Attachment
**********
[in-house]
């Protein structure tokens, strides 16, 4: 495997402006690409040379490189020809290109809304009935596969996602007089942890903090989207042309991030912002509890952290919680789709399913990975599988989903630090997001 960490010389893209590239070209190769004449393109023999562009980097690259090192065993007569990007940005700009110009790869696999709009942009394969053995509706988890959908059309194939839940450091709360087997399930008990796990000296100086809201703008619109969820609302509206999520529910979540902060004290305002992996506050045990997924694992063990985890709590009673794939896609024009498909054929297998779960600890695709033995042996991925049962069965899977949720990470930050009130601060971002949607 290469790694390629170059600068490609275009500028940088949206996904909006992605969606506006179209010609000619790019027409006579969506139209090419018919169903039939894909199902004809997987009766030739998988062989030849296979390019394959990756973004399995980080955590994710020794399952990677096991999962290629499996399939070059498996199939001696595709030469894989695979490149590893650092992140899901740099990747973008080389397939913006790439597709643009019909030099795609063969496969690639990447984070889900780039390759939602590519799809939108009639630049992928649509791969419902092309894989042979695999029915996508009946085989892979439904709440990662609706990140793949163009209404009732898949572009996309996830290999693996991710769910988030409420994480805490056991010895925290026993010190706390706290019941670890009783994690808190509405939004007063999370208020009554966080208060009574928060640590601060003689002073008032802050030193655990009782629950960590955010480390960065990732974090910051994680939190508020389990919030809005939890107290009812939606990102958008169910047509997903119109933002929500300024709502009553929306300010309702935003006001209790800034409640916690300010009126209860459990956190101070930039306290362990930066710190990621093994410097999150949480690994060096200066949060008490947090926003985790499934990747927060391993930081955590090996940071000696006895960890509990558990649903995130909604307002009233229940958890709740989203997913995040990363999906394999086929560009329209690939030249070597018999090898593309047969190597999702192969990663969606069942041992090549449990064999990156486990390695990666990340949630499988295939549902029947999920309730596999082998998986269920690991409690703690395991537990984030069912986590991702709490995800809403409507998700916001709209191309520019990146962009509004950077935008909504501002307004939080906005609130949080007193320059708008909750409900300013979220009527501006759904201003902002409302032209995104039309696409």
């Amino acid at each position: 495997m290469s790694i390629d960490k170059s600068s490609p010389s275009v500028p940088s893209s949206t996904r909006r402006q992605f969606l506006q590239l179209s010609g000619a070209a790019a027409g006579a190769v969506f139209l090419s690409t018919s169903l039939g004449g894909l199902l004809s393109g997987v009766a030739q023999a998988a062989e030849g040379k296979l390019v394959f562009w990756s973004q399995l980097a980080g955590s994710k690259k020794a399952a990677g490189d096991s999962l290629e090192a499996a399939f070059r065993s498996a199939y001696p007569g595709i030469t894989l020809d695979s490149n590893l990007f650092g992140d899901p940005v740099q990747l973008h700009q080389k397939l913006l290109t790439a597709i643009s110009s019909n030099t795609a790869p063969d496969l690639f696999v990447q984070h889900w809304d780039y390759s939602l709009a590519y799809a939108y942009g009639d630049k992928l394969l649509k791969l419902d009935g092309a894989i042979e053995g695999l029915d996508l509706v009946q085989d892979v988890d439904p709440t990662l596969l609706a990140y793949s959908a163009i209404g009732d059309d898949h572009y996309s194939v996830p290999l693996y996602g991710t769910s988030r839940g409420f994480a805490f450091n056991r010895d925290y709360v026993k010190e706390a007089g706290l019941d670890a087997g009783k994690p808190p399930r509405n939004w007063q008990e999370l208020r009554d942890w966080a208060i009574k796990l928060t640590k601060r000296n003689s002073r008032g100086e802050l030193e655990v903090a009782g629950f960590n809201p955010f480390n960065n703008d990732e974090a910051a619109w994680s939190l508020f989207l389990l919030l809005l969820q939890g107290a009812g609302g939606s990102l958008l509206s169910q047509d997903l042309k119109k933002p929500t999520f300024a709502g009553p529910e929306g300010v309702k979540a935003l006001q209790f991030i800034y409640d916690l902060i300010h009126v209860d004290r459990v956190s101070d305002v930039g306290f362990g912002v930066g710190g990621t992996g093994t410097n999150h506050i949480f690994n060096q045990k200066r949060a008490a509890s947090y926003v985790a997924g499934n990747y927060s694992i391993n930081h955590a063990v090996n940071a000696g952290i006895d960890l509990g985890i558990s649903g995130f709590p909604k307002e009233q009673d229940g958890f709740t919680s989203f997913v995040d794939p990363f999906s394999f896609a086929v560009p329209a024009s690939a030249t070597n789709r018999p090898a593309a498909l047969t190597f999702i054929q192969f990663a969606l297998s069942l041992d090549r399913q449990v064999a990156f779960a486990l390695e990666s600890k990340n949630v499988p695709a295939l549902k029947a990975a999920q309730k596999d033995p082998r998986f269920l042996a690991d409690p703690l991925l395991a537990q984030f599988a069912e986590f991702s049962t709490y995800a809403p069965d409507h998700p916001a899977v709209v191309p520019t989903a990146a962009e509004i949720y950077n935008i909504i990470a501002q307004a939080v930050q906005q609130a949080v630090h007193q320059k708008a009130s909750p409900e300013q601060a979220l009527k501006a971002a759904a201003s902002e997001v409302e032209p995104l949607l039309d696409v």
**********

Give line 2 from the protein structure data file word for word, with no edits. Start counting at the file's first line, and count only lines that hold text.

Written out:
């Protein structure tokens, strides 16, 4: 495997402006690409040379490189020809290109809304009935596969996602007089942890903090989207042309991030912002509890952290919680789709399913990975599988989903630090997001 960490010389893209590239070209190769004449393109023999562009980097690259090192065993007569990007940005700009110009790869696999709009942009394969053995509706988890959908059309194939839940450091709360087997399930008990796990000296100086809201703008619109969820609302509206999520529910979540902060004290305002992996506050045990997924694992063990985890709590009673794939896609024009498909054929297998779960600890695709033995042996991925049962069965899977949720990470930050009130601060971002949607 290469790694390629170059600068490609275009500028940088949206996904909006992605969606506006179209010609000619790019027409006579969506139209090419018919169903039939894909199902004809997987009766030739998988062989030849296979390019394959990756973004399995980080955590994710020794399952990677096991999962290629499996399939070059498996199939001696595709030469894989695979490149590893650092992140899901740099990747973008080389397939913006790439597709643009019909030099795609063969496969690639990447984070889900780039390759939602590519799809939108009639630049992928649509791969419902092309894989042979695999029915996508009946085989892979439904709440990662609706990140793949163009209404009732898949572009996309996830290999693996991710769910988030409420994480805490056991010895925290026993010190706390706290019941670890009783994690808190509405939004007063999370208020009554966080208060009574928060640590601060003689002073008032802050030193655990009782629950960590955010480390960065990732974090910051994680939190508020389990919030809005939890107290009812939606990102958008169910047509997903119109933002929500300024709502009553929306300010309702935003006001209790800034409640916690300010009126209860459990956190101070930039306290362990930066710190990621093994410097999150949480690994060096200066949060008490947090926003985790499934990747927060391993930081955590090996940071000696006895960890509990558990649903995130909604307002009233229940958890709740989203997913995040990363999906394999086929560009329209690939030249070597018999090898593309047969190597999702192969990663969606069942041992090549449990064999990156486990390695990666990340949630499988295939549902029947999920309730596999082998998986269920690991409690703690395991537990984030069912986590991702709490995800809403409507998700916001709209191309520019990146962009509004950077935008909504501002307004939080906005609130949080007193320059708008909750409900300013979220009527501006759904201003902002409302032209995104039309696409």